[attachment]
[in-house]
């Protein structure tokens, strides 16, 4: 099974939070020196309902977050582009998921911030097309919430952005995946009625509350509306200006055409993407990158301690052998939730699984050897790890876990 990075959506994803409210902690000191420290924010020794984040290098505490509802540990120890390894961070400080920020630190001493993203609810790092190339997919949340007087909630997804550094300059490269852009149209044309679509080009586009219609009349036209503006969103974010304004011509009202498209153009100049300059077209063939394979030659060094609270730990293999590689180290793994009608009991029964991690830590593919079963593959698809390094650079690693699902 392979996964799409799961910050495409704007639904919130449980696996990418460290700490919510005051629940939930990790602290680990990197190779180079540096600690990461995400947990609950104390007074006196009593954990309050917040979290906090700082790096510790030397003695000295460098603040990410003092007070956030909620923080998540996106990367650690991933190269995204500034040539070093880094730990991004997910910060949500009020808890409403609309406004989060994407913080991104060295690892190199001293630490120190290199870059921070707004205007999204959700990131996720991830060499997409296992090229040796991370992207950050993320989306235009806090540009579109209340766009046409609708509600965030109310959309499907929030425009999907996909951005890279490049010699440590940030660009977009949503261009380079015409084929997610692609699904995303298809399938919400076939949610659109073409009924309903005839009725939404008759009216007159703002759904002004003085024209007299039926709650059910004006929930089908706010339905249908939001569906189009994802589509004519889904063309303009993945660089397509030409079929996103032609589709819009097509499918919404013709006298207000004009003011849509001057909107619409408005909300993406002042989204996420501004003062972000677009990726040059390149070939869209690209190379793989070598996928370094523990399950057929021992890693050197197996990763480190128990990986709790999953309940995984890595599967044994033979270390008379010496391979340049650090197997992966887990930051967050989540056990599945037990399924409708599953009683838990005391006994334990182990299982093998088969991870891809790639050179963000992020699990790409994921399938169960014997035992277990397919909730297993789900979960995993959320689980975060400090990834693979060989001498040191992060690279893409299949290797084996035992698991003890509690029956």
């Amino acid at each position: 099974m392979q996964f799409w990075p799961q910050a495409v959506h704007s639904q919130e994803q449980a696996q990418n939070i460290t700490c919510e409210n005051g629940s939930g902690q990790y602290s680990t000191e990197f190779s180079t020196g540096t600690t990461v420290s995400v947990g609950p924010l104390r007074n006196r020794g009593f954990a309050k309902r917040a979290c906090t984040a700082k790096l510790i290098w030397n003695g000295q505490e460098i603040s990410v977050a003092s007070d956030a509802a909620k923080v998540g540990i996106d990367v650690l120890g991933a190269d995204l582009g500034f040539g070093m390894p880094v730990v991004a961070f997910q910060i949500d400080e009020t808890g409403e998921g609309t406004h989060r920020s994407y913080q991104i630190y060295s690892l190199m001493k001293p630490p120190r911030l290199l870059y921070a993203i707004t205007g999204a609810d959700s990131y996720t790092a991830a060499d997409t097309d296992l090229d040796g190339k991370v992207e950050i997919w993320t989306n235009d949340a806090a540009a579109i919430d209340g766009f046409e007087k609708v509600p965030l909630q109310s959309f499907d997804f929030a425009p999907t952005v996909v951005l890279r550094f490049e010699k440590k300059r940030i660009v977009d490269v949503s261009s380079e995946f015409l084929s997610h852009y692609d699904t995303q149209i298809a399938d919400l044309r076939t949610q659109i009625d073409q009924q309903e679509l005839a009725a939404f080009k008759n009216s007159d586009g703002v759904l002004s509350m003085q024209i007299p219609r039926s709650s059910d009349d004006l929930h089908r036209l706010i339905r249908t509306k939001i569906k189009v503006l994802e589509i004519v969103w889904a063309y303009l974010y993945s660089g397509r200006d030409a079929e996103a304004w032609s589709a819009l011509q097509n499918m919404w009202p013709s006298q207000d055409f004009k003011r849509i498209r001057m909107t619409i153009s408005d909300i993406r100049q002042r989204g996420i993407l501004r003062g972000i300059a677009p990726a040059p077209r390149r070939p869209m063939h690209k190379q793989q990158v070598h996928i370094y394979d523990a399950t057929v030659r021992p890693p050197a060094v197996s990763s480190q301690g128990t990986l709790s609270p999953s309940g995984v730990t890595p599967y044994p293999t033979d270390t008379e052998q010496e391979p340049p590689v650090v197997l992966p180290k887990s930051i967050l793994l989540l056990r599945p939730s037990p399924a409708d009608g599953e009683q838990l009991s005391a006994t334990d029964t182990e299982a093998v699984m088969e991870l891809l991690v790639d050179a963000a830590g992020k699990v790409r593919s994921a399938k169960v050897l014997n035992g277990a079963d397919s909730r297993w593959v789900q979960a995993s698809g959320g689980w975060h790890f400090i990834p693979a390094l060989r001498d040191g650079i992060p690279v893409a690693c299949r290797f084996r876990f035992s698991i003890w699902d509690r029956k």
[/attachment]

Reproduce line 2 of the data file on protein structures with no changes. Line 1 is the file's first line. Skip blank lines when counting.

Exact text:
């Protein structure tokens, strides 16, 4: 099974939070020196309902977050582009998921911030097309919430952005995946009625509350509306200006055409993407990158301690052998939730699984050897790890876990 990075959506994803409210902690000191420290924010020794984040290098505490509802540990120890390894961070400080920020630190001493993203609810790092190339997919949340007087909630997804550094300059490269852009149209044309679509080009586009219609009349036209503006969103974010304004011509009202498209153009100049300059077209063939394979030659060094609270730990293999590689180290793994009608009991029964991690830590593919079963593959698809390094650079690693699902 392979996964799409799961910050495409704007639904919130449980696996990418460290700490919510005051629940939930990790602290680990990197190779180079540096600690990461995400947990609950104390007074006196009593954990309050917040979290906090700082790096510790030397003695000295460098603040990410003092007070956030909620923080998540996106990367650690991933190269995204500034040539070093880094730990991004997910910060949500009020808890409403609309406004989060994407913080991104060295690892190199001293630490120190290199870059921070707004205007999204959700990131996720991830060499997409296992090229040796991370992207950050993320989306235009806090540009579109209340766009046409609708509600965030109310959309499907929030425009999907996909951005890279490049010699440590940030660009977009949503261009380079015409084929997610692609699904995303298809399938919400076939949610659109073409009924309903005839009725939404008759009216007159703002759904002004003085024209007299039926709650059910004006929930089908706010339905249908939001569906189009994802589509004519889904063309303009993945660089397509030409079929996103032609589709819009097509499918919404013709006298207000004009003011849509001057909107619409408005909300993406002042989204996420501004003062972000677009990726040059390149070939869209690209190379793989070598996928370094523990399950057929021992890693050197197996990763480190128990990986709790999953309940995984890595599967044994033979270390008379010496391979340049650090197997992966887990930051967050989540056990599945037990399924409708599953009683838990005391006994334990182990299982093998088969991870891809790639050179963000992020699990790409994921399938169960014997035992277990397919909730297993789900979960995993959320689980975060400090990834693979060989001498040191992060690279893409299949290797084996035992698991003890509690029956």